Convened by The Feinstein Institute for Medical Research, symposium explores new therapies for cancer, battlefield wounds, paralysis, rheumatoid arthritis and other acute diseases and injuries
NEW YORK, NY – In a first-of-its-kind gathering at the New York Academy of Sciences, researchers from some of the world’s leading universities and institutions convened to discuss the various applications of bioelectronic medicine, the cutting-edge field that uses technology to treat disease and injury. While still in early stages of development, bioelectronic medicine has already been proven in studies and clinical trials to successfully treat conditions including paralysis and rheumatoid arthritis.
This new field of medicine is increasingly attracting the attention of scientists, corporations, and governments interested in the promise of helping the body heal itself without the use of drugs. The Key Symposium 2016: Bioelectronic Medicine — Technology Targeting Molecular Mechanisms, organized by Feinstein Institute for Medical Research, the Journal of Internal Medicine (JIM), Karolinska Institutet and the Royal Swedish Academy of Sciences, gathered some of the most prominent names working in the field for two days of panels and sessions focused on everything from bioelectronic medicine’s application in helping a paralyzed man regain control of his limbs to its potentials in the fight against cancer.
“Bioelectronic medicine is the convergence of science, medicine and engineering to develop cures, and it may change the future of therapies for a wide variety of diseases,” said Kevin J. Tracey, MD, the Feinstein Institute’s president and CEO, and a pioneer in the field. “Because the challenges and opportunities of bioelectronic medicine are both great, and because they bring together researchers from so many divergent disciplines, we were pleased to assemble some of the most accomplished and creative scientists exploring the possibilities of bioelectronic medicine into one big tent, and look forward to future breakthroughs and collaborations coming out of the event.”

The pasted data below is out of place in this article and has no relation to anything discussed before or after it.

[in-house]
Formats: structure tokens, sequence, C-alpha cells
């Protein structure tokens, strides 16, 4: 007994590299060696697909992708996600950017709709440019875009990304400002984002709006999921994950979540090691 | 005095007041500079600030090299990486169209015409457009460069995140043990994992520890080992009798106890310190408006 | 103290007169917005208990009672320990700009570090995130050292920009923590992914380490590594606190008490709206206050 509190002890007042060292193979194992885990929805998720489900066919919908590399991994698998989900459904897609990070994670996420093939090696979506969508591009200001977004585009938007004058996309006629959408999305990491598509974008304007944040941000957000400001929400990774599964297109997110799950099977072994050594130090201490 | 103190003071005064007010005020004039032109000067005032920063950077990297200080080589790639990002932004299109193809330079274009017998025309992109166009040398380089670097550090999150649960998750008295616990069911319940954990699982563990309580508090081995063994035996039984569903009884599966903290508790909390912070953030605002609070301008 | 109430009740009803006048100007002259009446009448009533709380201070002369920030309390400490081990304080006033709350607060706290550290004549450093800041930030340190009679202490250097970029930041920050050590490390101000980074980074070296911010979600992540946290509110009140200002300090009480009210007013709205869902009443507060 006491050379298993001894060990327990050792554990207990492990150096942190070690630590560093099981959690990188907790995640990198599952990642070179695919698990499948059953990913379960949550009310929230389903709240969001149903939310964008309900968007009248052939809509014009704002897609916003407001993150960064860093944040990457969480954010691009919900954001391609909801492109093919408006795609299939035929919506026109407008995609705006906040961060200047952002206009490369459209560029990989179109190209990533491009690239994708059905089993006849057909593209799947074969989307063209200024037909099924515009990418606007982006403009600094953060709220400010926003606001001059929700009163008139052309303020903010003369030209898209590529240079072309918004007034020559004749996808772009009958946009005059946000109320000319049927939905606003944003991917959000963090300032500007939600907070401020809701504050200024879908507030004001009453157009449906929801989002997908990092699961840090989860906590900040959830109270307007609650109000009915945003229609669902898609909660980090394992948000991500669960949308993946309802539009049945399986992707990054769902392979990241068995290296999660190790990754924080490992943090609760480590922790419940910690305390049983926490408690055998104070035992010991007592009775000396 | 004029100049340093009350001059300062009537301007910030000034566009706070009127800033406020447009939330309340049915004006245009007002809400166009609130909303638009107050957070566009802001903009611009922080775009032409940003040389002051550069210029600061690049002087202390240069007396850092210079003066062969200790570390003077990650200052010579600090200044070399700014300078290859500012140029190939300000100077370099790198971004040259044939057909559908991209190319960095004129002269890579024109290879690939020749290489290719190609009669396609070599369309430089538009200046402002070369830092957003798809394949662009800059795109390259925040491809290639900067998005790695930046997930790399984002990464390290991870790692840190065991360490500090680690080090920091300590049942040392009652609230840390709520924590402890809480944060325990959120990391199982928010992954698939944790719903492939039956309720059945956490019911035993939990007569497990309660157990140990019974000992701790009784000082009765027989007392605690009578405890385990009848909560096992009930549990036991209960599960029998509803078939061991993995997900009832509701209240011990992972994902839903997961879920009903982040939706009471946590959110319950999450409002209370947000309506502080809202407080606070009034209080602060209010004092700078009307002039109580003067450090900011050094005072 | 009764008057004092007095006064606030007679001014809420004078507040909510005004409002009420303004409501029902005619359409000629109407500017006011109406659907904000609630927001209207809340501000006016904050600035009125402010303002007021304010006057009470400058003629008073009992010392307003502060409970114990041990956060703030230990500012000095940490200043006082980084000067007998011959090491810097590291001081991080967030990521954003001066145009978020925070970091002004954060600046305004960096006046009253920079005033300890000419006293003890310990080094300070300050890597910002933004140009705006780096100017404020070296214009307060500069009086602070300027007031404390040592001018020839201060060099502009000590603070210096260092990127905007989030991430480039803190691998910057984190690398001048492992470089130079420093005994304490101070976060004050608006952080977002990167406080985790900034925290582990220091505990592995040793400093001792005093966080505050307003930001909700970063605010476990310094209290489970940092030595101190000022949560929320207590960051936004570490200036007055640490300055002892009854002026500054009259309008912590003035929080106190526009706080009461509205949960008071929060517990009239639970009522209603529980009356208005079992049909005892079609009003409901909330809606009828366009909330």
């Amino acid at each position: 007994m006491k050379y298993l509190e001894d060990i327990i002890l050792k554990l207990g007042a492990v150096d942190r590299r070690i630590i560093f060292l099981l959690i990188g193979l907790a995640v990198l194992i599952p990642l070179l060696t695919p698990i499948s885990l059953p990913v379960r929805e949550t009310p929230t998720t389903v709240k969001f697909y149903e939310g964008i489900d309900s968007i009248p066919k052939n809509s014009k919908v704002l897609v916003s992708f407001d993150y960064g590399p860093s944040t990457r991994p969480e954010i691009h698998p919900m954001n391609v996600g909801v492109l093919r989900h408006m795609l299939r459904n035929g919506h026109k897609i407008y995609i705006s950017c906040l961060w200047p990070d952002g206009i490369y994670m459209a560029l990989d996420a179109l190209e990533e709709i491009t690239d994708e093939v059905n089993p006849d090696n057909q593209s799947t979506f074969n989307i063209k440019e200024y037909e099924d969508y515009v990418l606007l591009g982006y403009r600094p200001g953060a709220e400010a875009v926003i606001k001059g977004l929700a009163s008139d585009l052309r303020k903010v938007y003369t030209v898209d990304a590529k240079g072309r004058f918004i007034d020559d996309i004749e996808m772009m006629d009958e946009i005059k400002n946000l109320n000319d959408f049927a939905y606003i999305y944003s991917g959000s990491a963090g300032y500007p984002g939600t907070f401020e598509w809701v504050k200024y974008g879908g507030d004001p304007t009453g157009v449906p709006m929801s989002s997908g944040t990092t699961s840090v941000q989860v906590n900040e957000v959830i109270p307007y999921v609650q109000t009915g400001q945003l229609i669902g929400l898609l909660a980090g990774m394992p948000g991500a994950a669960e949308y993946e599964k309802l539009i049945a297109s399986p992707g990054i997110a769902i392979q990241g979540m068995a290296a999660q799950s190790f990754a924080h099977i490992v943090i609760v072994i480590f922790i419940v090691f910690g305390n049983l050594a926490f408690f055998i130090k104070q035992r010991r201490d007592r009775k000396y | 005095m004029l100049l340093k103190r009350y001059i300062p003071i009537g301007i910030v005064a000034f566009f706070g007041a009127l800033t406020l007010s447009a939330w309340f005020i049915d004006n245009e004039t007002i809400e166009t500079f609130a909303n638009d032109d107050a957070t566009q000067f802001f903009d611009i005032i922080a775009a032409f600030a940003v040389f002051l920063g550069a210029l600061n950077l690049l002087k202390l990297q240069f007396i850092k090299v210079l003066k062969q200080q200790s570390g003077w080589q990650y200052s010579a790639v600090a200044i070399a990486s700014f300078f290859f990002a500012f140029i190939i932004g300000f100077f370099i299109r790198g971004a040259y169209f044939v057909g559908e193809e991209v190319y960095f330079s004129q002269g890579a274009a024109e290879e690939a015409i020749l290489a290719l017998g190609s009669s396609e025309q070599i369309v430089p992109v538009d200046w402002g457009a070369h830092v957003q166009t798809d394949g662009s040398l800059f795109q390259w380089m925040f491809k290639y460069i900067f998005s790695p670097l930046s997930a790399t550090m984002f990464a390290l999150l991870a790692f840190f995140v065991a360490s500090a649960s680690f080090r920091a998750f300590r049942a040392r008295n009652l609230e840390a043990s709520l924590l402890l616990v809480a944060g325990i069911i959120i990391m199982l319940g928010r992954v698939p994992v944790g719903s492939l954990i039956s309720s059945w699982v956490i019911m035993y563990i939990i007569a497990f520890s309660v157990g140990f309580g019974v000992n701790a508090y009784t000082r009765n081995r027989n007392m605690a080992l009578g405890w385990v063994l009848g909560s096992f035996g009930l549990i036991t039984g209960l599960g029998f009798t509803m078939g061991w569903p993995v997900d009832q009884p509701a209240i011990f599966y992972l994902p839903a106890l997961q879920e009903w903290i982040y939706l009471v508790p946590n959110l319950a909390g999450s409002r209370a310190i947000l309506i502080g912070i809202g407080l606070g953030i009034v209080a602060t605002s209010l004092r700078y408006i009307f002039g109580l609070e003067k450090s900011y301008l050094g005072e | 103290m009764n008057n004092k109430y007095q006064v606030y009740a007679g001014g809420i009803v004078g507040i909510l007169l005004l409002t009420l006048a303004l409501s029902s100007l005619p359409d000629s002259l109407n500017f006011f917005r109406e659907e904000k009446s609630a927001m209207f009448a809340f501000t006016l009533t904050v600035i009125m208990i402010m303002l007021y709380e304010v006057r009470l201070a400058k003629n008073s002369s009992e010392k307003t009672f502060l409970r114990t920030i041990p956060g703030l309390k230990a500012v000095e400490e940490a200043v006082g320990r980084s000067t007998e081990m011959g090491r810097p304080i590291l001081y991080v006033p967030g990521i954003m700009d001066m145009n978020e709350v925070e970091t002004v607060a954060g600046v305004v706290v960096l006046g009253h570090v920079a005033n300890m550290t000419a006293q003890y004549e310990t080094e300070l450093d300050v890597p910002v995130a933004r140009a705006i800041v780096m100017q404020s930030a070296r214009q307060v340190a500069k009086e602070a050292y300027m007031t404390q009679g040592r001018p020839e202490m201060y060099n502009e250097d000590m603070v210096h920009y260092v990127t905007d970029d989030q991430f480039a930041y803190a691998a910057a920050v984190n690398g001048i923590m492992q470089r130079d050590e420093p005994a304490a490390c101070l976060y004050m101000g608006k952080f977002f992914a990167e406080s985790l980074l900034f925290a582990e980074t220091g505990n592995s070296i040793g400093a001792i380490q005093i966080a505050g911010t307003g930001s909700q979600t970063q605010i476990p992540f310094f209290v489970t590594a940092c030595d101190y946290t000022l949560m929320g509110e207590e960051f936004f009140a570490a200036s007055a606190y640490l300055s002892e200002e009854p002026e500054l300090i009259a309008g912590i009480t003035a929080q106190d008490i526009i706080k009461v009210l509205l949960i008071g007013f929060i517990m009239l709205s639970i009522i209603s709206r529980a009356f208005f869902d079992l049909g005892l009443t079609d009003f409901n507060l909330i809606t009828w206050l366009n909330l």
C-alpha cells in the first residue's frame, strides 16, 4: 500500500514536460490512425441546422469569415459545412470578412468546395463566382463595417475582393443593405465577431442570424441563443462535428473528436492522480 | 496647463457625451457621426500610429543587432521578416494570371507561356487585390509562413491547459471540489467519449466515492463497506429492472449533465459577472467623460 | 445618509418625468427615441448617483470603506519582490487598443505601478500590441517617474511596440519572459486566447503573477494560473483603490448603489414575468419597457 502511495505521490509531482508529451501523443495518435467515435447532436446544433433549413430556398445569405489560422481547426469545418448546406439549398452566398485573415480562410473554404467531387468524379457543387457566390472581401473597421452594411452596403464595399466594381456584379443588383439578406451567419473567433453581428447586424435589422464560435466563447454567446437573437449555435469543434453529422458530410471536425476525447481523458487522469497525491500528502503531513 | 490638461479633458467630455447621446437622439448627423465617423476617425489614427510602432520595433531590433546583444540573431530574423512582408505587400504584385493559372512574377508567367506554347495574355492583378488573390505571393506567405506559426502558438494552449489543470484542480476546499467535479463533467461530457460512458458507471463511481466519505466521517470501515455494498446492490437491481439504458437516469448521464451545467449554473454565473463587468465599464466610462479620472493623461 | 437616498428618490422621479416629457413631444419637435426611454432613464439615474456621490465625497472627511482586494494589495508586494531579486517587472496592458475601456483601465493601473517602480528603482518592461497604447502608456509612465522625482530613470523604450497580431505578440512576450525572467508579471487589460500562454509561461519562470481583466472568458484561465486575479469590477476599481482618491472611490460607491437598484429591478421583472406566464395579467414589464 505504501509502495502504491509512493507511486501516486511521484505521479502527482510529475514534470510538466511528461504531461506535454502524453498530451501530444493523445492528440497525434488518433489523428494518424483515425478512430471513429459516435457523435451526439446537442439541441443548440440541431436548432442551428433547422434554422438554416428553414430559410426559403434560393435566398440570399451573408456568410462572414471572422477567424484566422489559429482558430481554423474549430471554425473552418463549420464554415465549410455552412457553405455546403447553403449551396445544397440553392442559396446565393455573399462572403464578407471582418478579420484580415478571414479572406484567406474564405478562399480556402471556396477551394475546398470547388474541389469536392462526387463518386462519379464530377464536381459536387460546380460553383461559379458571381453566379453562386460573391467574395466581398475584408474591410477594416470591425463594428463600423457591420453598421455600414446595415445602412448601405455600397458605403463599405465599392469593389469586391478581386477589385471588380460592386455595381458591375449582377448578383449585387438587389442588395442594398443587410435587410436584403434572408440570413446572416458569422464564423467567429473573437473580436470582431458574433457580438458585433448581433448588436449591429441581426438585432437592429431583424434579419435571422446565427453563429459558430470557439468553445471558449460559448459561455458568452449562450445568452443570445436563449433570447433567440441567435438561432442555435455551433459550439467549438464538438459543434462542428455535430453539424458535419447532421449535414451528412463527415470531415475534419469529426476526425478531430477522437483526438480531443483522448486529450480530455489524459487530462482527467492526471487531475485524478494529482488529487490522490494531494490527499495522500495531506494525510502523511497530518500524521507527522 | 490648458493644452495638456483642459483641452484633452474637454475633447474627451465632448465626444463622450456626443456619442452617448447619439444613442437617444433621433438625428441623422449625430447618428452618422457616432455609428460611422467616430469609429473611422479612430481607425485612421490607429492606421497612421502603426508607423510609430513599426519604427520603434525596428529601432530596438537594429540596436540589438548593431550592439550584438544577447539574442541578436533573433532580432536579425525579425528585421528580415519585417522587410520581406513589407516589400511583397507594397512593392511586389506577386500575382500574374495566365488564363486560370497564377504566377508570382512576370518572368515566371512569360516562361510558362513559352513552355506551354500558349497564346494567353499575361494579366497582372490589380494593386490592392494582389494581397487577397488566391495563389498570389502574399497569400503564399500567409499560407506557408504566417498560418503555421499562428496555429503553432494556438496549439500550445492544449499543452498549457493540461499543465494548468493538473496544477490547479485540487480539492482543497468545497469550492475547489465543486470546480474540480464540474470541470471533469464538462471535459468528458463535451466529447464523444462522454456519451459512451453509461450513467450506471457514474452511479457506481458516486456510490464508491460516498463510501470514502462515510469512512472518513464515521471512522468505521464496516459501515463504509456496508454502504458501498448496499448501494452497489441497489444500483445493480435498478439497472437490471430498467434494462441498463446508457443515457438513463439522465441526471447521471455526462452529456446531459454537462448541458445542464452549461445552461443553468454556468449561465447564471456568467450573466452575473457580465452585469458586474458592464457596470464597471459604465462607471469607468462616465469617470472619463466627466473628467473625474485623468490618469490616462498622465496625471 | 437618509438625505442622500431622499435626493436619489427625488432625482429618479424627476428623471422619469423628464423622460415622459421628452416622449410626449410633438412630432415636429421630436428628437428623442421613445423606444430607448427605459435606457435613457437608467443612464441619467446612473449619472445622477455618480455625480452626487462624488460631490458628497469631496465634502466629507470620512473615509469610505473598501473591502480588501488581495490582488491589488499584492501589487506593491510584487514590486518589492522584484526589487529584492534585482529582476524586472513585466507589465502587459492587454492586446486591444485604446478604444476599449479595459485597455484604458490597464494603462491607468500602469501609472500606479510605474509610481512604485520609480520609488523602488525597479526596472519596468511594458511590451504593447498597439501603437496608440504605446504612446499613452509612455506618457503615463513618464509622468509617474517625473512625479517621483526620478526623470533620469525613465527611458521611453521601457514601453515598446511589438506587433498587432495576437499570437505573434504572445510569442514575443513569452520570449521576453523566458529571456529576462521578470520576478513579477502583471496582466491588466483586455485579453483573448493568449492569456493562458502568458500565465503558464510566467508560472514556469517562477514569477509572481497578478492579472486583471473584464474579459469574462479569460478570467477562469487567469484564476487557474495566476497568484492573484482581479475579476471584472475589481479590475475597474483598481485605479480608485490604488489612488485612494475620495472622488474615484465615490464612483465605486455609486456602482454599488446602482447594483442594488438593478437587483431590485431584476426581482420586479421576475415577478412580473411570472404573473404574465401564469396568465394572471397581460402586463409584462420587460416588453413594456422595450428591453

The symposium concluded with a panel entitled “What Life Will Be Like When We Can Fully Modulate the Nervous System: The Impact on Disease, Drugs, the Healthcare Industry, Personal Freedom, and Privacy.” Moderated by PBS’s science correspondent, Miles O’Brien, and featuring panelists from the Feinstein Institute, Massachusetts Institute of Technology (MIT), Sweden’s Karolinska Institute, and Defense Advanced Research Projects Agency (DARPA), the panel explored the far-reaching benefits and consequences that are likely to accompany the ascent of bioelectronics medicine.
“It’s a pleasure to see so many scientists from so many different institutions and disciplines under one roof, and it only furthers our belief that bioelectronic medicine is indeed the future of medicine,” said session chair, Peder Olofsson, MD, PhD, director of the Center for Bioelectronic Medicine, Karolinska Institute.
Following up on this year’s success, the next symposium will take place in the fall of 2017. To learn more about this year’s event, visit feinsteininstitute.org/key-symposium.
About The Feinstein Institute
The Feinstein Institute for Medical Research is the research arm of Northwell Health, the largest healthcare provider in New York. Home to 50 research laboratories and to clinical research throughout dozens of hospitals and outpatient facilities, the 2,000 researchers and staff of the Feinstein are making breakthroughs in molecular medicine, genetics, oncology, brain research, mental health, autoimmunity, and bioelectronic medicine – a new field of science that has the potential to revolutionize medicine. For more information about how we empower imagination and pioneer discovery, visit FeinsteinInstitute.org.
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